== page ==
Non-Financial Information Reporting

The relationship between companies and their stakeholders is evolving at a frightening pace. With investors having an ever-increasing range of global invetsment options to choose from, successful companies are likely to be those that focus their resources on building long-term relationships with investors based on trust and regular transparent communications.

Equality, Diversity & Inclusion (EDI) information as part of the emerging global trend for non-financial information, is increasingly being taken into account by companies in decision-making, with the board, management and shareholders all requiring trustworthy, robust non-financial data as part of any analyses of corporate governance risks and opportunities and their likely impact on the economic performance of an investment.

Increasingly, forward-looking companies are those seeking to ensure their non-financial information (NFI) reporting in the area of Diversity is as robust and reliable as their financial information. To achieve this, companies must enhance their resilience to diversity related risk by professionalising and automating their diversity data management systems and internal audit processes.

What Changed?

In 2014, the Council of Europe adopted changes to the Accounting Directive relating to non-financial information reporting in Directive 2014/95/EU. The directive comes into effect in the last quarter of 2016 and aims to provide consistency and conformity across Europe in relation to disclosure requirements - providing investors and other stakeholders with a comprehensive picture of a company's performance. The directive applies to concerns with more than 500 employees and requires that they publish details concerning their performance on human rights, the environment, corruption and anti-bribery and of-course, diversity.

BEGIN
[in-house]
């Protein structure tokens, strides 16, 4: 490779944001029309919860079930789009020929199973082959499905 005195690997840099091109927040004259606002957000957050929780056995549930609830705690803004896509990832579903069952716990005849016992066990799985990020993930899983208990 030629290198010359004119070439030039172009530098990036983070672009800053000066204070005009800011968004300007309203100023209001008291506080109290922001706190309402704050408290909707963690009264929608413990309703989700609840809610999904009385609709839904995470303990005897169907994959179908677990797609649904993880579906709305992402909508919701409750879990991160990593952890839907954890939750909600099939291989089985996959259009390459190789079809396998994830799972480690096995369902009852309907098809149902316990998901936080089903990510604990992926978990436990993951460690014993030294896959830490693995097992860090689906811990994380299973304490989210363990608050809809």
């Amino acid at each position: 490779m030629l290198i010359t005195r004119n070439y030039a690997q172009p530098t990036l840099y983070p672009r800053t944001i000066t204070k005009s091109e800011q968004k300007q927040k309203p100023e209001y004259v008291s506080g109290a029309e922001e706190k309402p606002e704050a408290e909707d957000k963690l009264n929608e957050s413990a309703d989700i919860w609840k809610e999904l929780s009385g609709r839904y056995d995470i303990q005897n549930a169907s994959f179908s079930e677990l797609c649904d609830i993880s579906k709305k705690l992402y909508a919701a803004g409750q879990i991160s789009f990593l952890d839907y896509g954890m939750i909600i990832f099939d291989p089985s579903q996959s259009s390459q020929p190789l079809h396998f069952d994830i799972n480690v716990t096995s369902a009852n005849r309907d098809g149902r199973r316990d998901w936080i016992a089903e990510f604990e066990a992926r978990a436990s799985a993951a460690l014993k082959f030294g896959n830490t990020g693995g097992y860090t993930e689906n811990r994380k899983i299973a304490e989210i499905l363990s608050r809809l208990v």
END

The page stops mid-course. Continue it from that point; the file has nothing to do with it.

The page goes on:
The Financial Reporting Council's, UK Corporate Governance Code is being updated accordingly to reflect these changes and a number of new non-financial reporting frameworks have also emerged. Most prominent among these in the UK, is probably the Red Lines Voting Initiative, which offers pension scheme trustees (and other asset owners) the opportunity to direct the voting of UK listed shares they own on behalf of their members, to an extent which has not previously been possible.

The Red Lines cover a broad range of environmental, social, diversity and governance areas where failure to meet reasonable standards is seen as evidential of long term risk exposure to the company and its shareholders.

What should companies be doing?

Companies need to now apply high quality standards to their diversity reporting and disclosures. The standard or framework under which diversity information is captured, compiled, analysed and published also needs to be reported.

Additionally, an annual diversity audit or review should ideally be conducted by an independent, competent and knowledgeable diversity practitioner to provide external and objective assurance to the board and shareholders that the diversity report/disclosure accurately represents the diversity position and performance of the company in all material respects. In order for diversity information to be useful to investors, it should be capable of comparison across companies.

Currently no one standard exists and while the EU Directive is intentionally vague on the precise content and format for diversity disclosures, the NFI Reporting Frameworks that have emerged, which include the Global Reporting Initiative, ISO 26000, the OECD Framework for Multinational Organisations and the Red Lines Voting Initiative, all focus on the important issue of women and minority representation and progression within the organisation, particularly at the board and senior management levels.